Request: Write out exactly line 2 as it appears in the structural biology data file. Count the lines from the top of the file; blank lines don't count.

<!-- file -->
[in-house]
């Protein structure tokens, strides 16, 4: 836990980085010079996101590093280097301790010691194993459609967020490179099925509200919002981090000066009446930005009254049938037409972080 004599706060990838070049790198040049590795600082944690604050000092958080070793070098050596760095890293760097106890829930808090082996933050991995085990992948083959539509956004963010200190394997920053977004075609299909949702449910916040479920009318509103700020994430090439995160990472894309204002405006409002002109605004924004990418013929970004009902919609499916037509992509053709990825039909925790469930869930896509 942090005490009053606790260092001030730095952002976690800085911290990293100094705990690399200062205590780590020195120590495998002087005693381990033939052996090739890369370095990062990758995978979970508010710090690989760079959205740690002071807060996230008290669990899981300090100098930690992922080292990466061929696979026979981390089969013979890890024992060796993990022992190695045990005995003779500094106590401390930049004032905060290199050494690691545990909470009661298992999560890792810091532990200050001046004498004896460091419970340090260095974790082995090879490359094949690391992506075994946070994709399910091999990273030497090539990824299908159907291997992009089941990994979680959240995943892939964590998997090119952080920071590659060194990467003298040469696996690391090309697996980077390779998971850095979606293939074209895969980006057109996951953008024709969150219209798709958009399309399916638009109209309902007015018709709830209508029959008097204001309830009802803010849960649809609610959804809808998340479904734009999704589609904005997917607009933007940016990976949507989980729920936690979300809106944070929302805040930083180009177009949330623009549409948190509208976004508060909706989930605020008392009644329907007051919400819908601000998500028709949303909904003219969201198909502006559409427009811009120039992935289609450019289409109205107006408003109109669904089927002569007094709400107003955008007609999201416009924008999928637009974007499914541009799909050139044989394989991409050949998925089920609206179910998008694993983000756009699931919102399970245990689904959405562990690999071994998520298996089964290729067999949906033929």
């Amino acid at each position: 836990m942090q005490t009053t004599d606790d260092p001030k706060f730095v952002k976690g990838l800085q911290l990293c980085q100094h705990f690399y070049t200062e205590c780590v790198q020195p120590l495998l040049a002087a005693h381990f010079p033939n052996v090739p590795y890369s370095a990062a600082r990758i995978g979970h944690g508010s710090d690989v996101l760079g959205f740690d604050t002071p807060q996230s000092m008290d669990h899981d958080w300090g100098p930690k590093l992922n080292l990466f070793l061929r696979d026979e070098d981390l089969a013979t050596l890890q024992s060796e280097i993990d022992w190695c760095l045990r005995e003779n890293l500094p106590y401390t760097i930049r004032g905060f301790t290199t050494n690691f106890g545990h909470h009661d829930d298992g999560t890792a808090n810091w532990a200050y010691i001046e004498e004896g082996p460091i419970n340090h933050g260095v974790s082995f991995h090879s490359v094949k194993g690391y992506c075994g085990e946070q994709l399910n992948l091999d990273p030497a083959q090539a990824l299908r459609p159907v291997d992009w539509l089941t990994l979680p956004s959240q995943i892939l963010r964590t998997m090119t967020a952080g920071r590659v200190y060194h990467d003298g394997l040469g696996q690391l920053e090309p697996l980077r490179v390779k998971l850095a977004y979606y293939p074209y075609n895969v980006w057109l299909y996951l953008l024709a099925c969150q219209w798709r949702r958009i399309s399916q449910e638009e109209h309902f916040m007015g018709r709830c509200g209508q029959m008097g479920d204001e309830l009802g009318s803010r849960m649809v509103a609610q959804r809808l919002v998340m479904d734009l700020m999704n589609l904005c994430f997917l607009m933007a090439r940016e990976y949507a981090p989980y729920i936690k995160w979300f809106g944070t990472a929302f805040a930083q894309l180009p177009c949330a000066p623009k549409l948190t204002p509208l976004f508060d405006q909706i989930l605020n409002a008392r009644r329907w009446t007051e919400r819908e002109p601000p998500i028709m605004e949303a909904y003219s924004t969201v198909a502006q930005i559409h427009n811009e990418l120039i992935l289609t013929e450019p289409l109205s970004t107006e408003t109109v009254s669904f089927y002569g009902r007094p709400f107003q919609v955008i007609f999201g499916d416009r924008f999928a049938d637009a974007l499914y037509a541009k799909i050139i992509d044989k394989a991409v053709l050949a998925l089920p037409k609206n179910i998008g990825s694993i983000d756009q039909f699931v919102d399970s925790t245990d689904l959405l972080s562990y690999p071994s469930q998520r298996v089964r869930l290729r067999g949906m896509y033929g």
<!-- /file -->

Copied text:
């Protein structure tokens, strides 16, 4: 836990980085010079996101590093280097301790010691194993459609967020490179099925509200919002981090000066009446930005009254049938037409972080 004599706060990838070049790198040049590795600082944690604050000092958080070793070098050596760095890293760097106890829930808090082996933050991995085990992948083959539509956004963010200190394997920053977004075609299909949702449910916040479920009318509103700020994430090439995160990472894309204002405006409002002109605004924004990418013929970004009902919609499916037509992509053709990825039909925790469930869930896509 942090005490009053606790260092001030730095952002976690800085911290990293100094705990690399200062205590780590020195120590495998002087005693381990033939052996090739890369370095990062990758995978979970508010710090690989760079959205740690002071807060996230008290669990899981300090100098930690992922080292990466061929696979026979981390089969013979890890024992060796993990022992190695045990005995003779500094106590401390930049004032905060290199050494690691545990909470009661298992999560890792810091532990200050001046004498004896460091419970340090260095974790082995090879490359094949690391992506075994946070994709399910091999990273030497090539990824299908159907291997992009089941990994979680959240995943892939964590998997090119952080920071590659060194990467003298040469696996690391090309697996980077390779998971850095979606293939074209895969980006057109996951953008024709969150219209798709958009399309399916638009109209309902007015018709709830209508029959008097204001309830009802803010849960649809609610959804809808998340479904734009999704589609904005997917607009933007940016990976949507989980729920936690979300809106944070929302805040930083180009177009949330623009549409948190509208976004508060909706989930605020008392009644329907007051919400819908601000998500028709949303909904003219969201198909502006559409427009811009120039992935289609450019289409109205107006408003109109669904089927002569007094709400107003955008007609999201416009924008999928637009974007499914541009799909050139044989394989991409050949998925089920609206179910998008694993983000756009699931919102399970245990689904959405562990690999071994998520298996089964290729067999949906033929």